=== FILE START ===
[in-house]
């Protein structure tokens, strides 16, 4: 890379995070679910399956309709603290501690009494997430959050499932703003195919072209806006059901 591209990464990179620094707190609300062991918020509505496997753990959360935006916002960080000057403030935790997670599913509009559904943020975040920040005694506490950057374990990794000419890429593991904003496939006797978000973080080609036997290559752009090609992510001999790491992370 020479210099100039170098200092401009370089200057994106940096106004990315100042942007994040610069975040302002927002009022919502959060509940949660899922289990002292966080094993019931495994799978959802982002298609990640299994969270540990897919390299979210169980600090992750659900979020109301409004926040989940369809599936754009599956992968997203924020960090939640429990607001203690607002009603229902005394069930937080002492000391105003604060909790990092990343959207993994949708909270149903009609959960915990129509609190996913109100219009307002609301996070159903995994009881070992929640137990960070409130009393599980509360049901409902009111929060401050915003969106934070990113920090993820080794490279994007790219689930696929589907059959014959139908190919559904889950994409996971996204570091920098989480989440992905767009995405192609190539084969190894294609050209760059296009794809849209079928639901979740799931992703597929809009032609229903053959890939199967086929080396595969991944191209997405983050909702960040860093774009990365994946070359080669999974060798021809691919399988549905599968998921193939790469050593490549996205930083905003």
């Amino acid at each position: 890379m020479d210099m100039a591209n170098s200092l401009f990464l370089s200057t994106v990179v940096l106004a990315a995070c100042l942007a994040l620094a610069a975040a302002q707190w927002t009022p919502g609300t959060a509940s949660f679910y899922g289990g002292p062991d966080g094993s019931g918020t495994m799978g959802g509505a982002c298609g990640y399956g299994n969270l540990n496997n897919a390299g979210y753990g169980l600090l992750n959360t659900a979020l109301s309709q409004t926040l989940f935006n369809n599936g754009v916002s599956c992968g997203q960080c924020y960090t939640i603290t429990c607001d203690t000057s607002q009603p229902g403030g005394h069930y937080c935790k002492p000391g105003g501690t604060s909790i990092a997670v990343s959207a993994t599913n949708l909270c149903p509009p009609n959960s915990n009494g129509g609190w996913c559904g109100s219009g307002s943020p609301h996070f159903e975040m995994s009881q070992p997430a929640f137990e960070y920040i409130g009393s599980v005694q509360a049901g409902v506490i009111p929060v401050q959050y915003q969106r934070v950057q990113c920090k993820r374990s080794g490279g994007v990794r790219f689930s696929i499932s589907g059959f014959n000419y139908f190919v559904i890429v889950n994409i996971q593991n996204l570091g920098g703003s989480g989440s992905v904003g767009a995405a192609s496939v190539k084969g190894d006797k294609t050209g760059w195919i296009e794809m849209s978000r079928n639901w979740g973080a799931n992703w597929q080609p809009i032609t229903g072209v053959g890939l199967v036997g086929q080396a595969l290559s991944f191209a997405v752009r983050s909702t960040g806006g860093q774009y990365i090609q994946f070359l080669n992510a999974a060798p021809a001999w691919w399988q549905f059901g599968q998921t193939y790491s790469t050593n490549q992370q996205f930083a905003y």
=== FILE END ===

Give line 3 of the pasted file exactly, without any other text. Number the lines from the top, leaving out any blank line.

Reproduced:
């Amino acid at each position: 890379m020479d210099m100039a591209n170098s200092l401009f990464l370089s200057t994106v990179v940096l106004a990315a995070c100042l942007a994040l620094a610069a975040a302002q707190w927002t009022p919502g609300t959060a509940s949660f679910y899922g289990g002292p062991d966080g094993s019931g918020t495994m799978g959802g509505a982002c298609g990640y399956g299994n969270l540990n496997n897919a390299g979210y753990g169980l600090l992750n959360t659900a979020l109301s309709q409004t926040l989940f935006n369809n599936g754009v916002s599956c992968g997203q960080c924020y960090t939640i603290t429990c607001d203690t000057s607002q009603p229902g403030g005394h069930y937080c935790k002492p000391g105003g501690t604060s909790i990092a997670v990343s959207a993994t599913n949708l909270c149903p509009p009609n959960s915990n009494g129509g609190w996913c559904g109100s219009g307002s943020p609301h996070f159903e975040m995994s009881q070992p997430a929640f137990e960070y920040i409130g009393s599980v005694q509360a049901g409902v506490i009111p929060v401050q959050y915003q969106r934070v950057q990113c920090k993820r374990s080794g490279g994007v990794r790219f689930s696929i499932s589907g059959f014959n000419y139908f190919v559904i890429v889950n994409i996971q593991n996204l570091g920098g703003s989480g989440s992905v904003g767009a995405a192609s496939v190539k084969g190894d006797k294609t050209g760059w195919i296009e794809m849209s978000r079928n639901w979740g973080a799931n992703w597929q080609p809009i032609t229903g072209v053959g890939l199967v036997g086929q080396a595969l290559s991944f191209a997405v752009r983050s909702t960040g806006g860093q774009y990365i090609q994946f070359l080669n992510a999974a060798p021809a001999w691919w399988q549905f059901g599968q998921t193939y790491s790469t050593n490549q992370q996205f930083a905003y």